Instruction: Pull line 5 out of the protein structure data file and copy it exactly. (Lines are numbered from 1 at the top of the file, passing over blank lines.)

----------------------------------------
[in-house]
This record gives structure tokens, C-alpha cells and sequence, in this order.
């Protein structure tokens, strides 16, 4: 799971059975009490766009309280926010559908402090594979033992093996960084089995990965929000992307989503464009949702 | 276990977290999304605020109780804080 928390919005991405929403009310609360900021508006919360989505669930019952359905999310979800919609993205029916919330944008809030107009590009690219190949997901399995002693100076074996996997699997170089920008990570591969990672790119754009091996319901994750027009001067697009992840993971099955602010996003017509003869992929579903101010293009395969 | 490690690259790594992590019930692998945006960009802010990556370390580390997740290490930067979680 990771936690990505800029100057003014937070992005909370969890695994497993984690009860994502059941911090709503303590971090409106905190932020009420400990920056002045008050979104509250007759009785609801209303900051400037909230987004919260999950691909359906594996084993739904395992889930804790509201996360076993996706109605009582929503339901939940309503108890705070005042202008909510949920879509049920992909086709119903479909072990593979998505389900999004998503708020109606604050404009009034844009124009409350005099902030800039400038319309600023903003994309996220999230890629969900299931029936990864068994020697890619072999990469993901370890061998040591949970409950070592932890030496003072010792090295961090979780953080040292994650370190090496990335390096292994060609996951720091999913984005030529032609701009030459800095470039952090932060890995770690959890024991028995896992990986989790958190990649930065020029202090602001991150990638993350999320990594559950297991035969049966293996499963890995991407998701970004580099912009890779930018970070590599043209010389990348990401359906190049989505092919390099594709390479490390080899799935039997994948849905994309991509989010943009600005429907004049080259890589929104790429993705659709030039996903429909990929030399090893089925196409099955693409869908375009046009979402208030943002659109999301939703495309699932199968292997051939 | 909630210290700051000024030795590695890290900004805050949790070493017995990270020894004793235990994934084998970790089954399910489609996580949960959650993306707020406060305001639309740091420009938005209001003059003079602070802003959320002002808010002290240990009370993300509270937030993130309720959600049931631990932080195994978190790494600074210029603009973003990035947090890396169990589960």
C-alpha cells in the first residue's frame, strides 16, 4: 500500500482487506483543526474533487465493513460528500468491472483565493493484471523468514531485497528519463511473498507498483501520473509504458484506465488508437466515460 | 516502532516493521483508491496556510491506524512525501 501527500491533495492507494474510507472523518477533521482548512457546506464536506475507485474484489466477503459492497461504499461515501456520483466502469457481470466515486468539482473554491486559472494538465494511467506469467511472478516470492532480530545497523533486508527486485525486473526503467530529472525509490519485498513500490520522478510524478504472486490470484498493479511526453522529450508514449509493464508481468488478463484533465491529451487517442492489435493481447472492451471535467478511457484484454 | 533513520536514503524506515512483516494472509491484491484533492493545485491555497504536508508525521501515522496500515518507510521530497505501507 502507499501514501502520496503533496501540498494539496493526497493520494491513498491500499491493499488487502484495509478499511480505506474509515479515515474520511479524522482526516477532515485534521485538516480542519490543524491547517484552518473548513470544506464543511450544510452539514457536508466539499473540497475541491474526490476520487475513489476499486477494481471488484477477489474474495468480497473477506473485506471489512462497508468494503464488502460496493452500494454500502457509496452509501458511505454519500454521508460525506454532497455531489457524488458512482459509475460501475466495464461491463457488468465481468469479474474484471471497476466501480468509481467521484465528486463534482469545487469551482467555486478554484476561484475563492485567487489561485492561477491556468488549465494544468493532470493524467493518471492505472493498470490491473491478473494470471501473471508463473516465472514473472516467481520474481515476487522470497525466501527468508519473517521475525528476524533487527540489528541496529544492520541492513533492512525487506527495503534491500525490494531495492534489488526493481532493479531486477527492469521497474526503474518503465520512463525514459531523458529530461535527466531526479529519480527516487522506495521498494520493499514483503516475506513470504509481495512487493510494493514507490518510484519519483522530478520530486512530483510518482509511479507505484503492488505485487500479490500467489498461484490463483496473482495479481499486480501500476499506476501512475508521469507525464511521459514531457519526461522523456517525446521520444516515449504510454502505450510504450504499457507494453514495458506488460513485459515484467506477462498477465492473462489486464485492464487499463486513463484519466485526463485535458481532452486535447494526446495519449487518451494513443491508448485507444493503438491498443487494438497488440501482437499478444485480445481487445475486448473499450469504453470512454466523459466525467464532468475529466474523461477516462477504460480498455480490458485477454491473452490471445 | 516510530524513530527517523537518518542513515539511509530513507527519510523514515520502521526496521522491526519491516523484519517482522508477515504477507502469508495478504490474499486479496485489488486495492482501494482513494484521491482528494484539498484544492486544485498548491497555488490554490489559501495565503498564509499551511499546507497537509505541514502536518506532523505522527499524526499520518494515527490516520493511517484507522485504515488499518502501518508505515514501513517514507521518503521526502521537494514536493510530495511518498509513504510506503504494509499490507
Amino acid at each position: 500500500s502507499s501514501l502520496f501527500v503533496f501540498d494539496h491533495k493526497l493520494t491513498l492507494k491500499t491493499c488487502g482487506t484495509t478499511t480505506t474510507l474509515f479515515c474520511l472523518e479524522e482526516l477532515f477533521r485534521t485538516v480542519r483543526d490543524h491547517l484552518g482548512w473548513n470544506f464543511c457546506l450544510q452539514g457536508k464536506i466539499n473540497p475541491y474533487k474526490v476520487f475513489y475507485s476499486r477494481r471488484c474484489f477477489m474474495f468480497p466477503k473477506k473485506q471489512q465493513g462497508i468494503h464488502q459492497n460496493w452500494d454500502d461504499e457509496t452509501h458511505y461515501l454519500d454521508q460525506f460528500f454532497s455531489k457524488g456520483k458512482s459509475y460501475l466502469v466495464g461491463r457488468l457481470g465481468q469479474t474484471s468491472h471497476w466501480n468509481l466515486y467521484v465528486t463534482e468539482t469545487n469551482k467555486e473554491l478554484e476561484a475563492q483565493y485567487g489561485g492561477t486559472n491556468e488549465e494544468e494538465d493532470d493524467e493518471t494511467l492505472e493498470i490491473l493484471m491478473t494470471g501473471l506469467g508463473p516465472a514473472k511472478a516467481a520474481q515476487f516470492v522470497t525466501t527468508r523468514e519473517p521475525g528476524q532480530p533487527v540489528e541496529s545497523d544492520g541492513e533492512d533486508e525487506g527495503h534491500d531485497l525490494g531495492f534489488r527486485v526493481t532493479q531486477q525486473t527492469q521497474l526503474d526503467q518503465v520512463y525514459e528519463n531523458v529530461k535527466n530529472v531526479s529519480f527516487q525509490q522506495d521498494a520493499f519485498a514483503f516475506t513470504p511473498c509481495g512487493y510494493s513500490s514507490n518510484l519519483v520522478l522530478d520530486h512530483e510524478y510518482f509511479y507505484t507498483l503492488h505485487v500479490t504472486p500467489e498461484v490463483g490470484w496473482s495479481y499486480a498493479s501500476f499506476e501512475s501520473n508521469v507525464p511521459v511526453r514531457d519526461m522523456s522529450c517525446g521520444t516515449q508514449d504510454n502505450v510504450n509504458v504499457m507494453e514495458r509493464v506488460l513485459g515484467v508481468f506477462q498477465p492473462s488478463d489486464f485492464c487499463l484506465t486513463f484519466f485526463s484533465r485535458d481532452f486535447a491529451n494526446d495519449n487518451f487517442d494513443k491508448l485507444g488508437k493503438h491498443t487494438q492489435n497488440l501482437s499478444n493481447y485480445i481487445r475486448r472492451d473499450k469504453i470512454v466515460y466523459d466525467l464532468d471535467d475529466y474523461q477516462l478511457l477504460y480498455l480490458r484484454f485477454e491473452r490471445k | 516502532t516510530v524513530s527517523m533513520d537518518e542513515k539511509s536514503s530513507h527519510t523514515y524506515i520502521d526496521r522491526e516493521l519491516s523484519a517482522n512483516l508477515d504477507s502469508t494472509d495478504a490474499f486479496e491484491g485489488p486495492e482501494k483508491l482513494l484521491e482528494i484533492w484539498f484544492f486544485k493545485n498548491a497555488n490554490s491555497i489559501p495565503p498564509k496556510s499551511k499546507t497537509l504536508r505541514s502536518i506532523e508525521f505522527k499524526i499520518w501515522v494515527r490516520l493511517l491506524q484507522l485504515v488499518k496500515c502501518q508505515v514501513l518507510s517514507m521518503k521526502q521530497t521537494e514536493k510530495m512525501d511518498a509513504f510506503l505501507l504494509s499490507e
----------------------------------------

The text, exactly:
Amino acid at each position: 500500500s502507499s501514501l502520496f501527500v503533496f501540498d494539496h491533495k493526497l493520494t491513498l492507494k491500499t491493499c488487502g482487506t484495509t478499511t480505506t474510507l474509515f479515515c474520511l472523518e479524522e482526516l477532515f477533521r485534521t485538516v480542519r483543526d490543524h491547517l484552518g482548512w473548513n470544506f464543511c457546506l450544510q452539514g457536508k464536506i466539499n473540497p475541491y474533487k474526490v476520487f475513489y475507485s476499486r477494481r471488484c474484489f477477489m474474495f468480497p466477503k473477506k473485506q471489512q465493513g462497508i468494503h464488502q459492497n460496493w452500494d454500502d461504499e457509496t452509501h458511505y461515501l454519500d454521508q460525506f460528500f454532497s455531489k457524488g456520483k458512482s459509475y460501475l466502469v466495464g461491463r457488468l457481470g465481468q469479474t474484471s468491472h471497476w466501480n468509481l466515486y467521484v465528486t463534482e468539482t469545487n469551482k467555486e473554491l478554484e476561484a475563492q483565493y485567487g489561485g492561477t486559472n491556468e488549465e494544468e494538465d493532470d493524467e493518471t494511467l492505472e493498470i490491473l493484471m491478473t494470471g501473471l506469467g508463473p516465472a514473472k511472478a516467481a520474481q515476487f516470492v522470497t525466501t527468508r523468514e519473517p521475525g528476524q532480530p533487527v540489528e541496529s545497523d544492520g541492513e533492512d533486508e525487506g527495503h534491500d531485497l525490494g531495492f534489488r527486485v526493481t532493479q531486477q525486473t527492469q521497474l526503474d526503467q518503465v520512463y525514459e528519463n531523458v529530461k535527466n530529472v531526479s529519480f527516487q525509490q522506495d521498494a520493499f519485498a514483503f516475506t513470504p511473498c509481495g512487493y510494493s513500490s514507490n518510484l519519483v520522478l522530478d520530486h512530483e510524478y510518482f509511479y507505484t507498483l503492488h505485487v500479490t504472486p500467489e498461484v490463483g490470484w496473482s495479481y499486480a498493479s501500476f499506476e501512475s501520473n508521469v507525464p511521459v511526453r514531457d519526461m522523456s522529450c517525446g521520444t516515449q508514449d504510454n502505450v510504450n509504458v504499457m507494453e514495458r509493464v506488460l513485459g515484467v508481468f506477462q498477465p492473462s488478463d489486464f485492464c487499463l484506465t486513463f484519466f485526463s484533465r485535458d481532452f486535447a491529451n494526446d495519449n487518451f487517442d494513443k491508448l485507444g488508437k493503438h491498443t487494438q492489435n497488440l501482437s499478444n493481447y485480445i481487445r475486448r472492451d473499450k469504453i470512454v466515460y466523459d466525467l464532468d471535467d475529466y474523461q477516462l478511457l477504460y480498455l480490458r484484454f485477454e491473452r490471445k | 516502532t516510530v524513530s527517523m533513520d537518518e542513515k539511509s536514503s530513507h527519510t523514515y524506515i520502521d526496521r522491526e516493521l519491516s523484519a517482522n512483516l508477515d504477507s502469508t494472509d495478504a490474499f486479496e491484491g485489488p486495492e482501494k483508491l482513494l484521491e482528494i484533492w484539498f484544492f486544485k493545485n498548491a497555488n490554490s491555497i489559501p495565503p498564509k496556510s499551511k499546507t497537509l504536508r505541514s502536518i506532523e508525521f505522527k499524526i499520518w501515522v494515527r490516520l493511517l491506524q484507522l485504515v488499518k496500515c502501518q508505515v514501513l518507510s517514507m521518503k521526502q521530497t521537494e514536493k510530495m512525501d511518498a509513504f510506503l505501507l504494509s499490507e